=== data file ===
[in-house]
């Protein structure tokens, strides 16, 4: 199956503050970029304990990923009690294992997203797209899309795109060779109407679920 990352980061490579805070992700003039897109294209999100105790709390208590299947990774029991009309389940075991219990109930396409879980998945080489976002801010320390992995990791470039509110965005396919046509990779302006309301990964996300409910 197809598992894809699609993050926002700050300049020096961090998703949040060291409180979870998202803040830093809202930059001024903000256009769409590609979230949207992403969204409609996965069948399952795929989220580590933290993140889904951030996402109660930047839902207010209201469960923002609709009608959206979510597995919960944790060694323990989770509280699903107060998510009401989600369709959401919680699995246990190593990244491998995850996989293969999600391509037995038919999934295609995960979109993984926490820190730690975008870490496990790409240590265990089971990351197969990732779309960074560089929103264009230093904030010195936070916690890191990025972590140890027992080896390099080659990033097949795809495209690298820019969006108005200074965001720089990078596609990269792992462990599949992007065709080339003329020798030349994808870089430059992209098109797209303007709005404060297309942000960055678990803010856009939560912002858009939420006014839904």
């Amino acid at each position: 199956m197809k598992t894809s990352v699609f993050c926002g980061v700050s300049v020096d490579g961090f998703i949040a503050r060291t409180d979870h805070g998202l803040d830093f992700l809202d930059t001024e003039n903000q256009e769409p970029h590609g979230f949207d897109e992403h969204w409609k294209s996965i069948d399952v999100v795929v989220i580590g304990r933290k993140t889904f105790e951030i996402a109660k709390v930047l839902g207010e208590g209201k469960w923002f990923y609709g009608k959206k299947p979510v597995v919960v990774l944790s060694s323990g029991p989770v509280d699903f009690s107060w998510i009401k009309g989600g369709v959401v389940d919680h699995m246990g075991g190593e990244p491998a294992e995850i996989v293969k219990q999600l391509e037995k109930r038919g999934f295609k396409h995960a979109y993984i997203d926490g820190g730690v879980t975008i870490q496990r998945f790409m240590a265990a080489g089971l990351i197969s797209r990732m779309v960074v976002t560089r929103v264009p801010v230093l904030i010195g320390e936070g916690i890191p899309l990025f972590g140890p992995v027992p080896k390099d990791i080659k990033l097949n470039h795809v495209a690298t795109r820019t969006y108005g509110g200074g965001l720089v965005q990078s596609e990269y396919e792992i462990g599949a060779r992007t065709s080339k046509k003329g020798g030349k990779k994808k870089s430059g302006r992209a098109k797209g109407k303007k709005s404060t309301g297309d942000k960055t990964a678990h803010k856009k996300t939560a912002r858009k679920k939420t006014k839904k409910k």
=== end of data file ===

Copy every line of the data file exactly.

[in-house]
């Protein structure tokens, strides 16, 4: 199956503050970029304990990923009690294992997203797209899309795109060779109407679920 990352980061490579805070992700003039897109294209999100105790709390208590299947990774029991009309389940075991219990109930396409879980998945080489976002801010320390992995990791470039509110965005396919046509990779302006309301990964996300409910 197809598992894809699609993050926002700050300049020096961090998703949040060291409180979870998202803040830093809202930059001024903000256009769409590609979230949207992403969204409609996965069948399952795929989220580590933290993140889904951030996402109660930047839902207010209201469960923002609709009608959206979510597995919960944790060694323990989770509280699903107060998510009401989600369709959401919680699995246990190593990244491998995850996989293969999600391509037995038919999934295609995960979109993984926490820190730690975008870490496990790409240590265990089971990351197969990732779309960074560089929103264009230093904030010195936070916690890191990025972590140890027992080896390099080659990033097949795809495209690298820019969006108005200074965001720089990078596609990269792992462990599949992007065709080339003329020798030349994808870089430059992209098109797209303007709005404060297309942000960055678990803010856009939560912002858009939420006014839904």
């Amino acid at each position: 199956m197809k598992t894809s990352v699609f993050c926002g980061v700050s300049v020096d490579g961090f998703i949040a503050r060291t409180d979870h805070g998202l803040d830093f992700l809202d930059t001024e003039n903000q256009e769409p970029h590609g979230f949207d897109e992403h969204w409609k294209s996965i069948d399952v999100v795929v989220i580590g304990r933290k993140t889904f105790e951030i996402a109660k709390v930047l839902g207010e208590g209201k469960w923002f990923y609709g009608k959206k299947p979510v597995v919960v990774l944790s060694s323990g029991p989770v509280d699903f009690s107060w998510i009401k009309g989600g369709v959401v389940d919680h699995m246990g075991g190593e990244p491998a294992e995850i996989v293969k219990q999600l391509e037995k109930r038919g999934f295609k396409h995960a979109y993984i997203d926490g820190g730690v879980t975008i870490q496990r998945f790409m240590a265990a080489g089971l990351i197969s797209r990732m779309v960074v976002t560089r929103v264009p801010v230093l904030i010195g320390e936070g916690i890191p899309l990025f972590g140890p992995v027992p080896k390099d990791i080659k990033l097949n470039h795809v495209a690298t795109r820019t969006y108005g509110g200074g965001l720089v965005q990078s596609e990269y396919e792992i462990g599949a060779r992007t065709s080339k046509k003329g020798g030349k990779k994808k870089s430059g302006r992209a098109k797209g109407k303007k709005s404060t309301g297309d942000k960055t990964a678990h803010k856009k996300t939560a912002r858009k679920k939420t006014k839904k409910k």